Volume 17 • Issue 30 | Dec. 17 - 23, 2004

Getting the fields at Pier 40 ready

By Judith Stiles

It is too late in the soccer season to plant more grass or spruce up the Battery Park City ballfields. This baseball and soccer field is a muddy mess and has been closed and locked up since Thanksgiving. At this time of year, at Highbury Stadium on the famous grass soccer pitch in north London you might see a few lads run onto the field at halftime with pitchforks for field maintenance, stabbing into the grass hither and thither for the purpose of aerating the field. However, grass fields are becoming a thing of the past in New York City, so you won’t see lads with pitchforks anywhere near the beautiful new turf fields at Pier 40.

Instead you might see Steven Bush from the Carpetlayers Local Union 2287 driving his Laymore machine back and forth on the bright green turf to add a few finishing touches before the field opens for use in January 2005.

“The Laymore is a great machine. It is similar to a salt blower and a steamroller,” says Bush as he animatedly describes how it works. “It releases a sand-and-rubber mixture into the carpet and then presses it deep into the fibers,” he adds, demonstrating with a sprinkle of black rubber bits between the palms of his hands. Every square foot of turf holds 7 pounds of rubber pressed within the carpet, which takes about 17 passes with the Laymore machine. Brushes underneath the Laymore also help distribute the black granules which are actually recycled automobile and truck tires that have been ground up. (Ever wonder about those little black grains that come home in the crannies of soccer and baseball uniforms, messing up your laundry?) The new turf surfaces for the ball fields and the passive recreation area on the upper level of Pier 40 used over 150 bags of rubber granules, each bag weighing about 2,000 pounds.

With craftsman-like attentiveness Steven Bush has carefully overseen the turf laying process from A to Z. “Because our union installed the fields correctly, some of the first fields we did are still in good shape after 13 years, requiring a lot less maintenance than grass fields,” Bush proudly adds.

Called Field Turf, the surface has fibers 2 ?-3 inches high and is fabricated in carpet-like rolls that are 300 feet long by 15 feet wide. The rolls are laid out in strips on top of layers of aggregate rock and bluestone that include a sophisticated drainage system for overflow of rainwater. Each roll of turf has a salvage edge of cloth where a roll of turf is stitched to an adjacent roll with a sewing machine-like tool. As with a seam in a dress, the stitching is done on the underside and when completed, the turf sheets are unfolded, with the turf facing up and the stitching hidden. Next, stretching machines pull the turf strips tight, readying them for nailing and sometimes glueing around the edges of the field.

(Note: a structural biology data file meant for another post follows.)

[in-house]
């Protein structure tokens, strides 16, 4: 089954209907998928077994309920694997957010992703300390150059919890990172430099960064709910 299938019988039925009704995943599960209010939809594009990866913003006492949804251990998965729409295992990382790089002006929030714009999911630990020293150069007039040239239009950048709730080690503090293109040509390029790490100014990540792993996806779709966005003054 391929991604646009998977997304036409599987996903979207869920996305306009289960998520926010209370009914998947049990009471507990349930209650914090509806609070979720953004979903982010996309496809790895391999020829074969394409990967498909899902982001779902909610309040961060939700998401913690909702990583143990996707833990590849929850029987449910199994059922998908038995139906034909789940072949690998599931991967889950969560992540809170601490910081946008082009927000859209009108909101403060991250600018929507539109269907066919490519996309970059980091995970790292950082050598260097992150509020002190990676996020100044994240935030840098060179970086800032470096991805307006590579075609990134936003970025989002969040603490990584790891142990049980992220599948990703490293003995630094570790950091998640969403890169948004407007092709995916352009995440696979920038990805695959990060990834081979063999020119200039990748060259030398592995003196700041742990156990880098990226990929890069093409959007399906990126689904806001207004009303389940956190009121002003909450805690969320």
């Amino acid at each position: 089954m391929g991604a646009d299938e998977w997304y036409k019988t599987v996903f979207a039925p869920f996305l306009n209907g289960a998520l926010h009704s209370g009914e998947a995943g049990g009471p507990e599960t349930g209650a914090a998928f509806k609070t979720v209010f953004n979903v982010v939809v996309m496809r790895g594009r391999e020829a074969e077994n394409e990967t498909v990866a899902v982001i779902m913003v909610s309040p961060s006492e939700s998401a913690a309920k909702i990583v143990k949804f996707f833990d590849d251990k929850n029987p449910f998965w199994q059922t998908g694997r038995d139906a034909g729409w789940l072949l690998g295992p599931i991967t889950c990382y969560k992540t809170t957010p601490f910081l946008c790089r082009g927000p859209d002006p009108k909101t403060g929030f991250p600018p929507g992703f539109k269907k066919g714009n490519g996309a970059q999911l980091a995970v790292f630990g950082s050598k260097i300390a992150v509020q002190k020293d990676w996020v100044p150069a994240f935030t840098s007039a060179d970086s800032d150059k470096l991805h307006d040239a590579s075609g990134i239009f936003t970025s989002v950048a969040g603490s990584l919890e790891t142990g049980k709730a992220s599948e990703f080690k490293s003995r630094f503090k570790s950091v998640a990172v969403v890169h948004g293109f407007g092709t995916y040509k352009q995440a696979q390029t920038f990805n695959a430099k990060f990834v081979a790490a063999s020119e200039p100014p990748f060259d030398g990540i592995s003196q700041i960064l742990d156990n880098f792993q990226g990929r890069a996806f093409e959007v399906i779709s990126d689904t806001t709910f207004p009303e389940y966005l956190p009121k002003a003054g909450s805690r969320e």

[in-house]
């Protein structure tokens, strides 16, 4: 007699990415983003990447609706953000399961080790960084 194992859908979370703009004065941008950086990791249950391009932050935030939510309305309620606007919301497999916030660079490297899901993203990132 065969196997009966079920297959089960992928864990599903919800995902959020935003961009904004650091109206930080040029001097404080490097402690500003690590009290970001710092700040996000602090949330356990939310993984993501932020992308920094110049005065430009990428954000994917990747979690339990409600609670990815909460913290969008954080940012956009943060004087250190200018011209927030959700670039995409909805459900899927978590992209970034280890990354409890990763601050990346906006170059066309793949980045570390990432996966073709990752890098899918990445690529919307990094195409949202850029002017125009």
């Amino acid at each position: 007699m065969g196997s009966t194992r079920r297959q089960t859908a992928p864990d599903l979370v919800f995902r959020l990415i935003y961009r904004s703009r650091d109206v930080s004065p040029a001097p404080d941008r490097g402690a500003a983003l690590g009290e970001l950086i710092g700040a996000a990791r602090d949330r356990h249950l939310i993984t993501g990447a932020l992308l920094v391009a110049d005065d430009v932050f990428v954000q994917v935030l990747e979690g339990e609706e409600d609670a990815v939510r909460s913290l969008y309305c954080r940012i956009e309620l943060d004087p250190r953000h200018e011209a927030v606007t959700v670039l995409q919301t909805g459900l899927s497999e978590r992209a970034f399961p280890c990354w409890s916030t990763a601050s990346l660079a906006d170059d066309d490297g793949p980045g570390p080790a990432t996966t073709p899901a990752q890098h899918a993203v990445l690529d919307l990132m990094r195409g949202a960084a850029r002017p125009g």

The new Pier 40 now has 12 state-of-the-art stadium lights, dugouts for baseball, two artificial turf baseball diamonds — Little League and regulation size — as well as lines for two full-size soccer fields, creating beautiful multi-use fields.

Steven Bush and his co-workers are now busy working on the 25,560-square-foot passive recreation area on the top level of Pier 40 that will have potted trees, bushes and park benches where people can relax and enjoy the treetop view of boats cruising up and down the river. For those who are sentimental about the “old” artificial turf field on the roof at Pier 40, it will only be closed temporarily for refurbishing, and by spring it will be back in action.

Star soccer player Simone Russo, who will graduate from high school in the spring, vividly remembers her first games played for Downtown United Soccer Club on the dirt field at J.J. Walker on Hudson St. Since those days, J.J. Walker, Chelsea Waterside Park and Pier 40 at the end of W. Houston St. have all gotten undersized turf fields. Artificial turf in Lower Manhattan is here to stay, and now finally — with the new Pier 40 courtyard field — there will be regulation-size fields. Now neighborhoods kids can play ball on beautiful fields all year. And for residents who prefer relaxing in Pier 40’s rooftop passive recreation area, they can occasionally take a peek at the games down in the courtyard and feel good that those kids are playing ball instead of loafing at home playing video games or watching the boob tube.

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